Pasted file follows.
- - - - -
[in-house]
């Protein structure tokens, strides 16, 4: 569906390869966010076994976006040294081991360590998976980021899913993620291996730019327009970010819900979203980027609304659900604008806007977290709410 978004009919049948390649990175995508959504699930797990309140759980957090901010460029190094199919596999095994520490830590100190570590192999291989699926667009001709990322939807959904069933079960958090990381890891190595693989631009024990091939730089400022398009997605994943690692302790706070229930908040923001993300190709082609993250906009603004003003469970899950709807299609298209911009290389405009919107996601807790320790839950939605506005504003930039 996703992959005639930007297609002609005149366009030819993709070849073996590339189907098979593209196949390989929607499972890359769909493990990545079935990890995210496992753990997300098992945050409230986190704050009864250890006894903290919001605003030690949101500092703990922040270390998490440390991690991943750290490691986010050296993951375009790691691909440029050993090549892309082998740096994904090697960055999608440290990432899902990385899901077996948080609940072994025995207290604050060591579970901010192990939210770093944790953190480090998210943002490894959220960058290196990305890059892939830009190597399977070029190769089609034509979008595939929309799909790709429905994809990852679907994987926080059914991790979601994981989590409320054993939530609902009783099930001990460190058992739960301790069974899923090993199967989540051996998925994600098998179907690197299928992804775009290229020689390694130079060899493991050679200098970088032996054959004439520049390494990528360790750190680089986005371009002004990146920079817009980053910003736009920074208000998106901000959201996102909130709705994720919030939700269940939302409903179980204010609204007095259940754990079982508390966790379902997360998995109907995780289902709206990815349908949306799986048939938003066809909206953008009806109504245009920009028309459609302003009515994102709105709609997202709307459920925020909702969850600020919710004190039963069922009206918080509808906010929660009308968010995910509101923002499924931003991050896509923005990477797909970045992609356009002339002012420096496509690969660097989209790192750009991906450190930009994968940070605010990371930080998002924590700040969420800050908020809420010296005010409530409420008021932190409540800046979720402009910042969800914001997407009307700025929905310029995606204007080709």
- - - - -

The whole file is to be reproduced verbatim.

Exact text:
[in-house]
């Protein structure tokens, strides 16, 4: 569906390869966010076994976006040294081991360590998976980021899913993620291996730019327009970010819900979203980027609304659900604008806007977290709410 978004009919049948390649990175995508959504699930797990309140759980957090901010460029190094199919596999095994520490830590100190570590192999291989699926667009001709990322939807959904069933079960958090990381890891190595693989631009024990091939730089400022398009997605994943690692302790706070229930908040923001993300190709082609993250906009603004003003469970899950709807299609298209911009290389405009919107996601807790320790839950939605506005504003930039 996703992959005639930007297609002609005149366009030819993709070849073996590339189907098979593209196949390989929607499972890359769909493990990545079935990890995210496992753990997300098992945050409230986190704050009864250890006894903290919001605003030690949101500092703990922040270390998490440390991690991943750290490691986010050296993951375009790691691909440029050993090549892309082998740096994904090697960055999608440290990432899902990385899901077996948080609940072994025995207290604050060591579970901010192990939210770093944790953190480090998210943002490894959220960058290196990305890059892939830009190597399977070029190769089609034509979008595939929309799909790709429905994809990852679907994987926080059914991790979601994981989590409320054993939530609902009783099930001990460190058992739960301790069974899923090993199967989540051996998925994600098998179907690197299928992804775009290229020689390694130079060899493991050679200098970088032996054959004439520049390494990528360790750190680089986005371009002004990146920079817009980053910003736009920074208000998106901000959201996102909130709705994720919030939700269940939302409903179980204010609204007095259940754990079982508390966790379902997360998995109907995780289902709206990815349908949306799986048939938003066809909206953008009806109504245009920009028309459609302003009515994102709105709609997202709307459920925020909702969850600020919710004190039963069922009206918080509808906010929660009308968010995910509101923002499924931003991050896509923005990477797909970045992609356009002339002012420096496509690969660097989209790192750009991906450190930009994968940070605010990371930080998002924590700040969420800050908020809420010296005010409530409420008021932190409540800046979720402009910042969800914001997407009307700025929905310029995606204007080709």